The commander of US forces and the Resolute Support mission in Afghanistan Gen. Scott Miller said that the war in the country will continue until a political settlement.
“This fight will go until a political settlement,” Miller said as quoted by CNN when asked whether the Afghan campaign against the Taliban had reached a stalemate.
“These are two sides that are fighting against one another, and neither one of them will achieve a military victory at this stage," he said.
In the same interview, the US ambassador to Afghanistan John Bass concurred with Miller’s assessment, cautioning that US and Afghan officials will face a complicated diplomatic situation given the Taliban’s aggressive rejection of the current administration in Kabul.
“We have an opportunity today that we didn’t have six or 12 months ago to see if it’s truly possible to achieve that political settlement,” Bass said as quoted by CNN. “We don’t know if we’re going to be successful. We have to see if the Taliban is interested in responding to the deep desire of the Afghanistan people for peace.”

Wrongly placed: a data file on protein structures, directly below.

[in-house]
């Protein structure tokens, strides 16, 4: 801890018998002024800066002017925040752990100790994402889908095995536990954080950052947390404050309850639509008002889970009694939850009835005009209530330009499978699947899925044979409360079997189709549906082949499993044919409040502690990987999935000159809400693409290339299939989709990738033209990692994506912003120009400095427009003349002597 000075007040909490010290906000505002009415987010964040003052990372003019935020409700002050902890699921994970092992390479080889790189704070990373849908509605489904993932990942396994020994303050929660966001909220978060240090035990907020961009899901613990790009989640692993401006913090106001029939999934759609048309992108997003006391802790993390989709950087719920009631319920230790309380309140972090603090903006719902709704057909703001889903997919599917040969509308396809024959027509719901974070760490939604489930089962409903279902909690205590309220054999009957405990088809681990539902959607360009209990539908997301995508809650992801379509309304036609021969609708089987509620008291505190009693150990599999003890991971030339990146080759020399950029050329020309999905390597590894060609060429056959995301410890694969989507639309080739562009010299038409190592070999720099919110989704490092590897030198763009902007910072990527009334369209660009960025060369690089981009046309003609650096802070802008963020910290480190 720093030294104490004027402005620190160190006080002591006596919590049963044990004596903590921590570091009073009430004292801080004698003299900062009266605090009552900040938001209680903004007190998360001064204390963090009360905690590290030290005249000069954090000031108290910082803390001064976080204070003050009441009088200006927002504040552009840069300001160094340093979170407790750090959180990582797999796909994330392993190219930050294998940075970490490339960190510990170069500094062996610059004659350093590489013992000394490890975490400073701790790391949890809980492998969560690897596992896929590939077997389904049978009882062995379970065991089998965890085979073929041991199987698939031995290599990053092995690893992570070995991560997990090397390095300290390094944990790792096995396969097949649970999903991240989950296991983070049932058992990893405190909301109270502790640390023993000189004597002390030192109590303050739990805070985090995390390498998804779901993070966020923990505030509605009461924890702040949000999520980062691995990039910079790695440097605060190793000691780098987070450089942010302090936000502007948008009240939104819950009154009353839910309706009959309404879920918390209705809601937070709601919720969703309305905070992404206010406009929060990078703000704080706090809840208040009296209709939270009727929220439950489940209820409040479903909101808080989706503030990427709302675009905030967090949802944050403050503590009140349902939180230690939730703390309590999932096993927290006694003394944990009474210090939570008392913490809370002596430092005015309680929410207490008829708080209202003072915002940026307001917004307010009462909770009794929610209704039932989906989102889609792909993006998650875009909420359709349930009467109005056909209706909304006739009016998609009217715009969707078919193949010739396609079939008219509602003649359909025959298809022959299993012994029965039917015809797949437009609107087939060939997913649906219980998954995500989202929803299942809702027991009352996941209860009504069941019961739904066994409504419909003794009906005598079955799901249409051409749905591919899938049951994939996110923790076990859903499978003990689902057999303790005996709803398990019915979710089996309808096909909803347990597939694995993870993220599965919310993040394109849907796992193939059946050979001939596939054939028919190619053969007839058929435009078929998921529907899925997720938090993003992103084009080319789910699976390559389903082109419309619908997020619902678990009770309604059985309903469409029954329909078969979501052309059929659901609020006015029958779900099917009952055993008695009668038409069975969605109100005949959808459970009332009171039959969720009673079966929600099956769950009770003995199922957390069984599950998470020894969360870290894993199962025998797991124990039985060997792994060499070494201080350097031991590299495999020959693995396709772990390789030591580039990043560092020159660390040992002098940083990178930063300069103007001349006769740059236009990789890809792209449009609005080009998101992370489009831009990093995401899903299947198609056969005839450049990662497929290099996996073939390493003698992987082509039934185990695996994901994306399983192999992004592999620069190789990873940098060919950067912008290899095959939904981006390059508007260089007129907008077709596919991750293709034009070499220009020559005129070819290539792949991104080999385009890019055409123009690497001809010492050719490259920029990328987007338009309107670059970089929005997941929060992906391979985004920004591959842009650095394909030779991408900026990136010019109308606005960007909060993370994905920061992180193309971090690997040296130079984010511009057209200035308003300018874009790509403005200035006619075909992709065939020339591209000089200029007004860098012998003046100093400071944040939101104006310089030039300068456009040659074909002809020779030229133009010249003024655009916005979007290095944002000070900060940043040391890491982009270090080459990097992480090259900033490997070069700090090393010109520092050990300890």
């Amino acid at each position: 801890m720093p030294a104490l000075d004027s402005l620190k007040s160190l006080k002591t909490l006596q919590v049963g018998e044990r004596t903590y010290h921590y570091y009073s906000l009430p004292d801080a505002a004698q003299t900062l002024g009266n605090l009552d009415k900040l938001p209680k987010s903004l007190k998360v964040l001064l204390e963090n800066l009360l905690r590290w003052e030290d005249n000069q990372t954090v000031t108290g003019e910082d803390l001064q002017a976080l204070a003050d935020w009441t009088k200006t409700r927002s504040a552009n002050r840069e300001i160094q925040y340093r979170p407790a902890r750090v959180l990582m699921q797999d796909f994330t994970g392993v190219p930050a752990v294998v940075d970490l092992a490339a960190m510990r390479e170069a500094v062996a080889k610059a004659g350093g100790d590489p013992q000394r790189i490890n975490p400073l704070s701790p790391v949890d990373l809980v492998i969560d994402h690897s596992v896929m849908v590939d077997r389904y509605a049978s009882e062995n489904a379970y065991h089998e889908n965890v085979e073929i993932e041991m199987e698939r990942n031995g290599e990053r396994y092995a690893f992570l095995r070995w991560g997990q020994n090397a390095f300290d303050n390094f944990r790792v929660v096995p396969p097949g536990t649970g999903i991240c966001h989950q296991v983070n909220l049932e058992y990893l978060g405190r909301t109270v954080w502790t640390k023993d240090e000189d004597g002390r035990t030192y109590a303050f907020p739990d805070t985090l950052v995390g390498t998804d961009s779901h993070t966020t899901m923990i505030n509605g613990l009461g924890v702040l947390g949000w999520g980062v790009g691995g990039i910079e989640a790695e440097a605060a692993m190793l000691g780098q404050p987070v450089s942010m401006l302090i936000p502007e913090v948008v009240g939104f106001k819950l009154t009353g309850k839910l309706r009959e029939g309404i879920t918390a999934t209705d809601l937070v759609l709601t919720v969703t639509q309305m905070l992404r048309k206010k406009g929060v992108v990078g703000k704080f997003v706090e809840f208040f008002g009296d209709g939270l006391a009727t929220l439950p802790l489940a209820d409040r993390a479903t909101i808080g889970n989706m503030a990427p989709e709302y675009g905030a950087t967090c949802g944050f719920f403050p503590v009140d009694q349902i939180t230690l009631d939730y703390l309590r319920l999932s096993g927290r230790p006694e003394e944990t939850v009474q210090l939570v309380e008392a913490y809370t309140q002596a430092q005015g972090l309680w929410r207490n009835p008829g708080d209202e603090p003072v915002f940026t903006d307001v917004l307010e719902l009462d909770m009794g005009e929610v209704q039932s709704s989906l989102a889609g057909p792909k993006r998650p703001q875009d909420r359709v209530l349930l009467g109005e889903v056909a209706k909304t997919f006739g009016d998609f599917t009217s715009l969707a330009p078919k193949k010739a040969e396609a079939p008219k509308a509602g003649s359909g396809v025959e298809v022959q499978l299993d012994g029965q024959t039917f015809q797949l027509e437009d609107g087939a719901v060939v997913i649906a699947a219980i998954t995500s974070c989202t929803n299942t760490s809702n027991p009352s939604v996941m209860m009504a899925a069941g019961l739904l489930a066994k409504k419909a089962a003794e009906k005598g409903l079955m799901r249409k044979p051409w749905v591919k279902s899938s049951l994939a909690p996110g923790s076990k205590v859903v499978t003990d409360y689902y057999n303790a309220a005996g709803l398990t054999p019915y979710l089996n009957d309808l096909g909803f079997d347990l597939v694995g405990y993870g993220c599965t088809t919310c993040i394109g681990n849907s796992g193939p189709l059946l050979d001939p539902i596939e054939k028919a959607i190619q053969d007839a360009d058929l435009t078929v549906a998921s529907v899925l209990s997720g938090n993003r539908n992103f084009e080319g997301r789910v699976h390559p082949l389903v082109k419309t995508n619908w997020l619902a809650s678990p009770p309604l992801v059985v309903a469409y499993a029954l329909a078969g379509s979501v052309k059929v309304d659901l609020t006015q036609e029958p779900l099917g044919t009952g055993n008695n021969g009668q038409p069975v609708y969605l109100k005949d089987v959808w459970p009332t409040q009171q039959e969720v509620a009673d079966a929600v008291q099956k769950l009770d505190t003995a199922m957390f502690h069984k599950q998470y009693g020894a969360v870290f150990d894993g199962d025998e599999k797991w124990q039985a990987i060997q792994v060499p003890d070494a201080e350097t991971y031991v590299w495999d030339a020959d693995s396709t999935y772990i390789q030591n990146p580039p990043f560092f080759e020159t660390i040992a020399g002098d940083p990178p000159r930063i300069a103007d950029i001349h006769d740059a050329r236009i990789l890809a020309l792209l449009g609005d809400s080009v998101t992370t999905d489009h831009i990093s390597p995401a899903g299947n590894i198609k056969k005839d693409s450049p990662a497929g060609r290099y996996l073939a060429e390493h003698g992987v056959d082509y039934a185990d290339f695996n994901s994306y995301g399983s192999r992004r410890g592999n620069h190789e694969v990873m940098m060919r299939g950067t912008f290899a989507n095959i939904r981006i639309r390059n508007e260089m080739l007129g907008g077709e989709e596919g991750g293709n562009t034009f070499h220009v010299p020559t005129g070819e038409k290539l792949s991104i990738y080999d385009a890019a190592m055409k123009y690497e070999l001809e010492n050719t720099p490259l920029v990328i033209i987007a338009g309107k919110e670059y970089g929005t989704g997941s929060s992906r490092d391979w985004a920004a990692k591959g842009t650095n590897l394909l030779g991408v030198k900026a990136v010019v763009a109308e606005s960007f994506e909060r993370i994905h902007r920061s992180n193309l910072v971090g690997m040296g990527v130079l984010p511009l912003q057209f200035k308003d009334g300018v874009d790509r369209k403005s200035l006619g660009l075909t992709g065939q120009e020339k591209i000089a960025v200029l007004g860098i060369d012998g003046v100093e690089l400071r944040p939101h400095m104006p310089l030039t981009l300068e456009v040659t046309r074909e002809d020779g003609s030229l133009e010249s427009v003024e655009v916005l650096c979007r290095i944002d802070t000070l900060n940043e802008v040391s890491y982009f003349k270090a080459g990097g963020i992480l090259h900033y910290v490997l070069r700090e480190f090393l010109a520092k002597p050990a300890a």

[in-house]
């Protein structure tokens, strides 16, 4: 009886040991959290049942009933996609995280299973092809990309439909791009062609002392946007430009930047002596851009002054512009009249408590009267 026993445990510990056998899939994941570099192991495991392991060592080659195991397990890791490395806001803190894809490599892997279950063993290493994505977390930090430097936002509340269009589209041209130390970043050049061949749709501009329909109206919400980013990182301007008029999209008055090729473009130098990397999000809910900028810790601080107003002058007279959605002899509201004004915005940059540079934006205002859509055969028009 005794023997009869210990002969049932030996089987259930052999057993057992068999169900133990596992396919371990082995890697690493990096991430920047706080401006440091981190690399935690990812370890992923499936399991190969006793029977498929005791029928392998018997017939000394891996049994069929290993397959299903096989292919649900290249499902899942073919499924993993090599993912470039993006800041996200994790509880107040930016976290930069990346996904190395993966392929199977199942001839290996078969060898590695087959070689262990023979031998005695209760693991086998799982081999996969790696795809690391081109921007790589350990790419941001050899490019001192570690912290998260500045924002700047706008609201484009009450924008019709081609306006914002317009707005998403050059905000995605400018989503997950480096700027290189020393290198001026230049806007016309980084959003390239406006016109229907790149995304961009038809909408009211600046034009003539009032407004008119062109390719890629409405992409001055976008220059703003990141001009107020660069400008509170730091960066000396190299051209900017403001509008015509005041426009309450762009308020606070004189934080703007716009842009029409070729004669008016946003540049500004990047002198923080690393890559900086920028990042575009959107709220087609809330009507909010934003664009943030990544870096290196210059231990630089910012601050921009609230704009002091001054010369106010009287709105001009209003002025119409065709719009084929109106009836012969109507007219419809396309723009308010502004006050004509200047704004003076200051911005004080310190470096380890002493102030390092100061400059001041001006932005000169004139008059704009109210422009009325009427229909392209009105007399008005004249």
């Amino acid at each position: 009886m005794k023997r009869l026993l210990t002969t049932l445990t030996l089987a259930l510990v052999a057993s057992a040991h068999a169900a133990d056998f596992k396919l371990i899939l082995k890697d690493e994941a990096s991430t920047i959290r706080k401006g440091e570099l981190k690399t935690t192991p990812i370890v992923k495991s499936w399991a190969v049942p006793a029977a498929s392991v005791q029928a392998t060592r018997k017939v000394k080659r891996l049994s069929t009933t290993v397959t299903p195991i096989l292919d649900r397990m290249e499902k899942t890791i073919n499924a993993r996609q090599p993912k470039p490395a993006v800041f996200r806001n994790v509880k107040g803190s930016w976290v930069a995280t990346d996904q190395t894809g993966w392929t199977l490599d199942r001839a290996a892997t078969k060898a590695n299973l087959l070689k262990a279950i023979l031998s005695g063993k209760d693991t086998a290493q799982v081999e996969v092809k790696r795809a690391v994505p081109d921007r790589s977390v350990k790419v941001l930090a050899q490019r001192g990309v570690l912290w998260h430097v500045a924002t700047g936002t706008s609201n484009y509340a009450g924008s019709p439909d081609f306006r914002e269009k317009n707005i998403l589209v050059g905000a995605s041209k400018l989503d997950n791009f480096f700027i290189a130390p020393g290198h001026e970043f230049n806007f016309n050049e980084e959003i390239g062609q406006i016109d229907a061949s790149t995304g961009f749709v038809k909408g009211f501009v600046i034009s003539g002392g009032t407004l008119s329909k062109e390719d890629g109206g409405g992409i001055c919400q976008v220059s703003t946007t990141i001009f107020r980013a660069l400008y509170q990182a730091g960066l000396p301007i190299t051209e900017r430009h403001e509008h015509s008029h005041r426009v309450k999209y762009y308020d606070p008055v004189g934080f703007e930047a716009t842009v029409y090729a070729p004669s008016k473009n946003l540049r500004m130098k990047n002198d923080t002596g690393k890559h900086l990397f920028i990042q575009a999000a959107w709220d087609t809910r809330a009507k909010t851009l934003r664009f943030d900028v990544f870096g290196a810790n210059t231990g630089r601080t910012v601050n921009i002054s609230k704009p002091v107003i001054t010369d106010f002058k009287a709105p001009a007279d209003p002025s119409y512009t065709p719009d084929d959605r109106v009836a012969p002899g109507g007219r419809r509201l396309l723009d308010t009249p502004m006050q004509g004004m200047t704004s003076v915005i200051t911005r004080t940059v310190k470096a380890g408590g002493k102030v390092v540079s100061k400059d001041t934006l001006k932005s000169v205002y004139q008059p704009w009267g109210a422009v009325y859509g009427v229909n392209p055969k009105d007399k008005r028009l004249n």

The Afghan government on Wednesday said that Kabul will send a peace delegation as US and Taliban representatives prepare to attend the fourth round of peace talks in Jeddah in January.
Although the Taliban previously rejected to talk with the Afghan government delegation during the meetings in Abdu Dhabi, but Afghan government says they are keen to send a peace delegation to Jeddah.
“Whenever there is a need for it, we will send our delegation and will express our intention,” said Fraidoon Khazon, deputy spokesman for Chief Executive Abdullah Abdullah.
So far, representatives of US, Russia, Qatar, UAE and Pakistan have held a series of talks with the Taliban, but Kabul has been pushing for its regional and international allies to convince the Taliban to engage in direct talks with it, something the Taliban has said will never happen.